Contesting the existence of male speech stereotypes within the communicative context of nursing: a case of Bonda mission hospital, Zimbabwe
This article reported the findings of a case study carried out on 3 male nurses at Bonda
mission hospital in Inyanga, Zimbabwe. The paper tested the applicability of male
speech stereotypes to the communicative context of nursing. It investigated
occupational discourse of male nurses specifically looking at the linguistic feature of
hedging. The aim is to find out how males linguistically behave in the domain of
nursing. Data was collected through audio recorders and interviews were used to
establish the functions of hedges as used by the male nurses. This study employed the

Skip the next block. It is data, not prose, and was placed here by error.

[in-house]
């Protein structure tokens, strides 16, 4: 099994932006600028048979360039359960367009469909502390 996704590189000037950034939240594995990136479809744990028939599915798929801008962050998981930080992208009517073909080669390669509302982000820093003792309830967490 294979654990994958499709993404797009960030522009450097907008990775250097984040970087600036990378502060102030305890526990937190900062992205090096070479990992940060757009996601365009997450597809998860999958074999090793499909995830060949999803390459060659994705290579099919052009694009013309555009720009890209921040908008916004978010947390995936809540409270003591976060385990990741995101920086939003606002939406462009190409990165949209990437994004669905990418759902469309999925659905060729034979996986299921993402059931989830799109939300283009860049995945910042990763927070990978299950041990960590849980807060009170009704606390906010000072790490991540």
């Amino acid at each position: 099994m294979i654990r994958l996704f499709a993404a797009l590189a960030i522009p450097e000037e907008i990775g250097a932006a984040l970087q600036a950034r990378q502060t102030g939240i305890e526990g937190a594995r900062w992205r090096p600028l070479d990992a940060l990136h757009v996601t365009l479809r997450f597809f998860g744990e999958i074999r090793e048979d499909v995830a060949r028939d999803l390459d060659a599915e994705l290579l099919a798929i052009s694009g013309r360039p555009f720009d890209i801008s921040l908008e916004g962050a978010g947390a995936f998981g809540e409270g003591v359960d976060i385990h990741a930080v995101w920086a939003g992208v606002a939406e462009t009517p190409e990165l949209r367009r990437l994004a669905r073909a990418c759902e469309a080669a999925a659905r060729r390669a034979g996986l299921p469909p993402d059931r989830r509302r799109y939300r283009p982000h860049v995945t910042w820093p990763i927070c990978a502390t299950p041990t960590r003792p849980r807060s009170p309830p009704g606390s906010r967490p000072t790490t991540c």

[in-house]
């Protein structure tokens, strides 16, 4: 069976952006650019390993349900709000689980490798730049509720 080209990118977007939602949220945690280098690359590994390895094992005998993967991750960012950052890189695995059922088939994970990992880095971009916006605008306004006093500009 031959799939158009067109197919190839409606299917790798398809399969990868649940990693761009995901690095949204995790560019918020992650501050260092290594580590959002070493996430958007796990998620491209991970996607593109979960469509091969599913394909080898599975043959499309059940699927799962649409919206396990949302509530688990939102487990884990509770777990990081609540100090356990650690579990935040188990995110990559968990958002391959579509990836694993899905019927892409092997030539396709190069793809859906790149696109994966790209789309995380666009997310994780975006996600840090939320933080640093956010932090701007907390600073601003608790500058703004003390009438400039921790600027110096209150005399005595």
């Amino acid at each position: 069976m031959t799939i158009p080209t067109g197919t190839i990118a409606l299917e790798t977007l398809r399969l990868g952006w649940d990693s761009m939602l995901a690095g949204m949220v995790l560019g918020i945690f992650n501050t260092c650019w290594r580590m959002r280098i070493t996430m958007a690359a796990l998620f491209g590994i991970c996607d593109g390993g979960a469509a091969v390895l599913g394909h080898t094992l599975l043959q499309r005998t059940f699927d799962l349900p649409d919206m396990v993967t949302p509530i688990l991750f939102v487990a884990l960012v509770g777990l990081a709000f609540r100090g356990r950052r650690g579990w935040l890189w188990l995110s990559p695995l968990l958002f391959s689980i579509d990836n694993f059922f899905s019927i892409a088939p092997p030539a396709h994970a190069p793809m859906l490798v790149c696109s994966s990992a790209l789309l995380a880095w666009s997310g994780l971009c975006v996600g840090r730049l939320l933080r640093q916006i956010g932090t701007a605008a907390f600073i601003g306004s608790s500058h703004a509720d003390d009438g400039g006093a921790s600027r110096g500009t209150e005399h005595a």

Community of Practice approach in explaining linguistic behaviour. Findings from the
study revealled that in contrast to existing speech stereotypes that men are authoritative,
commanding, harsh and not polite, male nurses in this study were found to use hedges
to mitigate orders, commands and requests, to signal collaboration and
cooperativeness, to maintain a relationship of solidarity, to maintain a relationship of
closeness, and for politeness reasons. Conclusion drawn from the research therefore is that male speech stereotypes are not applicable to the communicative context of nursing
and that linguistic behaviour is governed by the context of use and not necessarily gender.
Key Words: Community of Practice, Gender, Hedging, Linguistic Behaviour, Stereotype
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